For example, the third picture on the second row seems to have a higher viewpoint than the second picture on the first row. It is still quite hard to judge the height of the observer (of us), though, because the palm tree could hang lower in the first picture I mentioned.
For a real assessment of the observer's (or artist's or photographer's) viewing height, there has to be something identifiable in the picture of which we can estimate the height, like a person, or even a brick wall or staircase, since these have commonly used dimensions.


Also note that aerial perspective is an ambiguous term, as it is, as far as I know, more commonly used as a synonym of atmospheric perspective (which is the clearer term), which is the effect the atmosphere has on objects - more obvious at larger distances - where they gradually take on the colour (often blue) of the sky, an effect caused by scattering of the light rays. This effect is often enhanced by fog, but they're not really the same. As far as I know, it was introduced in painting by Leonardo da Vinci.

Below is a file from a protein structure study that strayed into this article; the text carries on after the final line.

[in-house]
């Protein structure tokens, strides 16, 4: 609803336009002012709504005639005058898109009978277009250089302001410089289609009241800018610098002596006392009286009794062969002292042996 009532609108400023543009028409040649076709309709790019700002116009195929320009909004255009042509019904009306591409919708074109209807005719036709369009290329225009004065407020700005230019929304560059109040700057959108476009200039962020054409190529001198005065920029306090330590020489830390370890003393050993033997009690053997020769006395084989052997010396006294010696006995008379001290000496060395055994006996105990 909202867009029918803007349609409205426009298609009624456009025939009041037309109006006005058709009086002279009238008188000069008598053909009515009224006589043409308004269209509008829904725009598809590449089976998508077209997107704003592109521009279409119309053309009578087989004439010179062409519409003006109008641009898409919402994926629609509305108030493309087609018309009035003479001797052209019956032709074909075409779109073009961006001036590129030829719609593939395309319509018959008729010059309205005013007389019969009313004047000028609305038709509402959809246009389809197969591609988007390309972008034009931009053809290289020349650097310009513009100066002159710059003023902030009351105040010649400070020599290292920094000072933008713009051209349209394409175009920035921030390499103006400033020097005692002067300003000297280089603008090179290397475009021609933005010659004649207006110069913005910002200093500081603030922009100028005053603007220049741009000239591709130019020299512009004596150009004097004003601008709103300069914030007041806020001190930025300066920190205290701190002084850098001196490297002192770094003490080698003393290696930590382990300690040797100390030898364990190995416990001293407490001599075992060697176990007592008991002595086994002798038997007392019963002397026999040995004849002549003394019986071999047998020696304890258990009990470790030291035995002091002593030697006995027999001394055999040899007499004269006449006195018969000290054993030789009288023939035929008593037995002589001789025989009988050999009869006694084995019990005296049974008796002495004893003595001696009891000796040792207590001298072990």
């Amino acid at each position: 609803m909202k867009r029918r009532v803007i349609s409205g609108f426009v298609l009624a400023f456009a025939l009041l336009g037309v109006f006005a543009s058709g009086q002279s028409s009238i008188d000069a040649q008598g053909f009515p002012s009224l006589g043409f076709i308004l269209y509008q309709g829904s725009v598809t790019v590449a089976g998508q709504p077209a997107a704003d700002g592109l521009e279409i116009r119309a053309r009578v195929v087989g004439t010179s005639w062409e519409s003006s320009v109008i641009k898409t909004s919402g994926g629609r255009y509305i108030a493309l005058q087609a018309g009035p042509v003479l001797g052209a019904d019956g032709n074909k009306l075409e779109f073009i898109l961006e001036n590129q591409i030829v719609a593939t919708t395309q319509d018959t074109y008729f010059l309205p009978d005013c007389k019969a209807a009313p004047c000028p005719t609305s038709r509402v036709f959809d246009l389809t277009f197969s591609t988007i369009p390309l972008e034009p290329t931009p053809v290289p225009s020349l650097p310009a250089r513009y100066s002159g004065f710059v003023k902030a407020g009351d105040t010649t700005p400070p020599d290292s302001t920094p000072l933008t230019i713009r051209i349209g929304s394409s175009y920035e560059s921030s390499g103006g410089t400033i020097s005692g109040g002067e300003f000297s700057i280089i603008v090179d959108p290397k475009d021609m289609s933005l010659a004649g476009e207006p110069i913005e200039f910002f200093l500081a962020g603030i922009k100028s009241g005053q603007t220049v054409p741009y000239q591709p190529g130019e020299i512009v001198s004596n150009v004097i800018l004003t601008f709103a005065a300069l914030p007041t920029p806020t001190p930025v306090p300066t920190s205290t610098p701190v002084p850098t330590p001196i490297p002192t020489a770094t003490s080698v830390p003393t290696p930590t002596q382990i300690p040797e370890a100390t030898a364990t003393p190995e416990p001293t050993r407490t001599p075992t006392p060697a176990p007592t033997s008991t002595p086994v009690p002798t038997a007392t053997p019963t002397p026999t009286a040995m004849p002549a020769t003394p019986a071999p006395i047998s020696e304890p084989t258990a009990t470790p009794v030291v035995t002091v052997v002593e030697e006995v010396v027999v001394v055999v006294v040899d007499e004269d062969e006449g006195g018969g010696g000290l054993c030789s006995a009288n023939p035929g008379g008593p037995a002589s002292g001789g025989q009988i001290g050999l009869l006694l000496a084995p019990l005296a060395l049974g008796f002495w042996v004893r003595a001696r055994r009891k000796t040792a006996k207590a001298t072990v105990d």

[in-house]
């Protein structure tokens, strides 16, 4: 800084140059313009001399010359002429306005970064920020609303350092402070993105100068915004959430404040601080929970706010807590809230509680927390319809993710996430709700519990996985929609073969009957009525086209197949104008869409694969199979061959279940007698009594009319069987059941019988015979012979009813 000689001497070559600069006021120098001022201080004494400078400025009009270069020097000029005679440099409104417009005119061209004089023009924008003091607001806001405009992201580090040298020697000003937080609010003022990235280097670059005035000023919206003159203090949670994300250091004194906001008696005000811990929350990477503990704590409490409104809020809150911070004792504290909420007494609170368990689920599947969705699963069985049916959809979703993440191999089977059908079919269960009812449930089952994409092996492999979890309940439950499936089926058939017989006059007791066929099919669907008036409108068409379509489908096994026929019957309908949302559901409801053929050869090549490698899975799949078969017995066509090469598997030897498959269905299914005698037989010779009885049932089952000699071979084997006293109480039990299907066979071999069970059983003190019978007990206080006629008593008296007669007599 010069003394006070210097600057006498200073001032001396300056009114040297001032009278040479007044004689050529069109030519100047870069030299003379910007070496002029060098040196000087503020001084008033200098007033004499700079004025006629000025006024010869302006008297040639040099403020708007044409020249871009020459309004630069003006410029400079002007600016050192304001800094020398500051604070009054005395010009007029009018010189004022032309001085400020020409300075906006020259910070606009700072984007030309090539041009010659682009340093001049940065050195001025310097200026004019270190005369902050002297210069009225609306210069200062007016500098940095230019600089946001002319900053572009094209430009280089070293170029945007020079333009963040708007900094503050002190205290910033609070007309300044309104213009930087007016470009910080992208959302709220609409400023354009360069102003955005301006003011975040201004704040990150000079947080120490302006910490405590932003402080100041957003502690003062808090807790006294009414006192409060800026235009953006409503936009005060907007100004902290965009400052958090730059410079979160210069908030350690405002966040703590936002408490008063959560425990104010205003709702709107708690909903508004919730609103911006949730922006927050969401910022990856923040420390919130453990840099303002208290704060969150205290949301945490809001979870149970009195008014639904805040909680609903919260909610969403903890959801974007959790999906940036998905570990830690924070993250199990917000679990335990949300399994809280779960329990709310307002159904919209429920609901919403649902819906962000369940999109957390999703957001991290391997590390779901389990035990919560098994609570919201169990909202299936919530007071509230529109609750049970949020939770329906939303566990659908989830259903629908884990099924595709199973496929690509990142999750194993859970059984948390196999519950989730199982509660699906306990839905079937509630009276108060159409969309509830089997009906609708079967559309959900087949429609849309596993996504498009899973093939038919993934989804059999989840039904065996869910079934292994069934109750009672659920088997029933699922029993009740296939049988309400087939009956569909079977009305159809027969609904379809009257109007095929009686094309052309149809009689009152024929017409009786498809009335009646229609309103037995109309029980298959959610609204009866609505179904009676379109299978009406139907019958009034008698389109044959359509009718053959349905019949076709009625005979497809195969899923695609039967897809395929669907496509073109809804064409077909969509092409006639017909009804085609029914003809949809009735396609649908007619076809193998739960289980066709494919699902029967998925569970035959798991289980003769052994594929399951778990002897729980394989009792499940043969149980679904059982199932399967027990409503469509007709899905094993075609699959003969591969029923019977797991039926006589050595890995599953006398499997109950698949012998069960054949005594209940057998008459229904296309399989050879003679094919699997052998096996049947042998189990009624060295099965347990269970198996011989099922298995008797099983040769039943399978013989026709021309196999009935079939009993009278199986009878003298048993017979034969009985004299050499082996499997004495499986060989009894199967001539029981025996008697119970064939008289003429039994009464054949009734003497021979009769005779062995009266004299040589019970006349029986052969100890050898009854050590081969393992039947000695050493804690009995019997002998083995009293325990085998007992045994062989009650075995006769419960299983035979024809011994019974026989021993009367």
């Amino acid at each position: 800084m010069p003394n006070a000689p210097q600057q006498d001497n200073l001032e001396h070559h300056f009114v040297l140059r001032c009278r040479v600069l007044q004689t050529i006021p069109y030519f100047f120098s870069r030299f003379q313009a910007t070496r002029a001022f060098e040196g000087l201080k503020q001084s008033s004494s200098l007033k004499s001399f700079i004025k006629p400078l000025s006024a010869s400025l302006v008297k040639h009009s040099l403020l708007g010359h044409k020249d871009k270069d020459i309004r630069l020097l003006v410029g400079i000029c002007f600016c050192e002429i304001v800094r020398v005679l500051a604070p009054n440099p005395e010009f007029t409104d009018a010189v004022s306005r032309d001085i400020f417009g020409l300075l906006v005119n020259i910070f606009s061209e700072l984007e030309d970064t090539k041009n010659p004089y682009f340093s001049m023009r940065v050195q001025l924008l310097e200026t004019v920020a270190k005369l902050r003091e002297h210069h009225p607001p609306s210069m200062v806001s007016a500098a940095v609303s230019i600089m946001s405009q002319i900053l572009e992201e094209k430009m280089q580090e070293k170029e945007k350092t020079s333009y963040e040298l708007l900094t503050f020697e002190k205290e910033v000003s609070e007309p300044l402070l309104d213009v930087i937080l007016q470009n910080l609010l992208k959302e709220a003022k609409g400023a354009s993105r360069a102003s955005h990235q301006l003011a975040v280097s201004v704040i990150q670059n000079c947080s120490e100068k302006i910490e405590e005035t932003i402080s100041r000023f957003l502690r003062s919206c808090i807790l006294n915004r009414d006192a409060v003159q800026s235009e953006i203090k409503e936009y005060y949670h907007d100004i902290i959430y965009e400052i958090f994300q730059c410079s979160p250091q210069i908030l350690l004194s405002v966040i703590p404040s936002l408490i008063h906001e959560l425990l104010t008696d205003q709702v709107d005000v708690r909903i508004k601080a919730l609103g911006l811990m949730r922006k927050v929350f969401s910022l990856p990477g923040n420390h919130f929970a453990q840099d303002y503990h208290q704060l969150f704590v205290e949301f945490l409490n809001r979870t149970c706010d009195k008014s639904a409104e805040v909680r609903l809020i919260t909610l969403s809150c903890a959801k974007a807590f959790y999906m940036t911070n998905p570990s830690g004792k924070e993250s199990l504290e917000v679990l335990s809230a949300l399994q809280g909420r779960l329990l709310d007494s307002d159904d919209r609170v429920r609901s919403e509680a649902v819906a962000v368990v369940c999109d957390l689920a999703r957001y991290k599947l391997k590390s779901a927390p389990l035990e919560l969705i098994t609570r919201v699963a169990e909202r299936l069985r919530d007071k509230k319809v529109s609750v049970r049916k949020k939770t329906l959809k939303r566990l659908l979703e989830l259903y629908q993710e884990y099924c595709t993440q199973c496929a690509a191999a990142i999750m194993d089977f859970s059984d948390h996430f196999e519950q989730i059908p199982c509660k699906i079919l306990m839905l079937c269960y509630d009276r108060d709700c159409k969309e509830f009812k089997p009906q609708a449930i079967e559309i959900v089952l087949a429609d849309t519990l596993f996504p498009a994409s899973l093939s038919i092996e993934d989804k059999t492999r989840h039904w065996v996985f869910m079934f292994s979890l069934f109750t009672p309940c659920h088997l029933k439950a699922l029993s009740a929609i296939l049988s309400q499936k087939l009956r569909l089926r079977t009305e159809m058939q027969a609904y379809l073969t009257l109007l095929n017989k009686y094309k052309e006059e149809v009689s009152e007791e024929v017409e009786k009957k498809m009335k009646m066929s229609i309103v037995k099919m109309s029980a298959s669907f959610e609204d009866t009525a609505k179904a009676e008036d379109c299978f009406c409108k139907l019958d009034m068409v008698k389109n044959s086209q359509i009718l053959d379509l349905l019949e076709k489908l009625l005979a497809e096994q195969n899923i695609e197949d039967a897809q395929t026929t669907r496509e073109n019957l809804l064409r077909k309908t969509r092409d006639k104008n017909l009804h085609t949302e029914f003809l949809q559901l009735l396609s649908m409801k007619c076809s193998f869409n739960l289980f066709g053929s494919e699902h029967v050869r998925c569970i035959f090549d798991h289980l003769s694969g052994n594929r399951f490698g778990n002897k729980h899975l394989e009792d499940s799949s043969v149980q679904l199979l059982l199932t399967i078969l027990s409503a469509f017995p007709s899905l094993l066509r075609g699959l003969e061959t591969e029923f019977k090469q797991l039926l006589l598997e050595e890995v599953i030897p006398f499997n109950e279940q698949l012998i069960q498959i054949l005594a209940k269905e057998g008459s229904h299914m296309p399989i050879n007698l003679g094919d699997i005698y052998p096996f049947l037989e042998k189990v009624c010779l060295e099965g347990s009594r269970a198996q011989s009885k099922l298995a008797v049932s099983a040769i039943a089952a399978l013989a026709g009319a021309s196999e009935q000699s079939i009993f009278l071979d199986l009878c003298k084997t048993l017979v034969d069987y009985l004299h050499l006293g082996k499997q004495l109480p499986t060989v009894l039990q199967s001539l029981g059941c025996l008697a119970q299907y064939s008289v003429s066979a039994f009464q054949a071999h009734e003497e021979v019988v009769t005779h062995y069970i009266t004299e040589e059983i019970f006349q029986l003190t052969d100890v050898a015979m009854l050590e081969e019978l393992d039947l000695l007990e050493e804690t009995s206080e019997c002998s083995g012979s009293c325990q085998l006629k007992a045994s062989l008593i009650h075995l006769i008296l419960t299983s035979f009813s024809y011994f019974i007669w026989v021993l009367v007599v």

Caspar David Friedrich, Nordische Landschaft (Frühling), ca. 1825
Caspar David Friedrich, "Nordische Landschaft (Frühling)", ca. 1825

* https://www.handprint.com/HP/WCL/perspect1.html#horizon

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    Aerial perspective is ambiguous... birds-eye is definitely the better term for "looking from above." – rebusB Aug 24 '19 at 16:32
  • It is interesting that the most common POV we have a humans appears to have no conventional name in art making. – rebusB Aug 24 '19 at 16:34
  • Yes, that's quite ironic. But that says something about the way we interpret things, as well, I think. And, of course, both high and low angle shots have a relatively large arch in which they can be recognized, whereas the default POV is more of an intuitive interpretation. – Joachim Aug 24 '19 at 17:05
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You are assuming that most paintings use this certain perspective, which is not the case. A subset of paintings do and those are landscape paintings which all of your examples consist of. This style typically uses two point perspective with the horizon parallel to the top and bottom of the frame. This could be considered landscape perspective.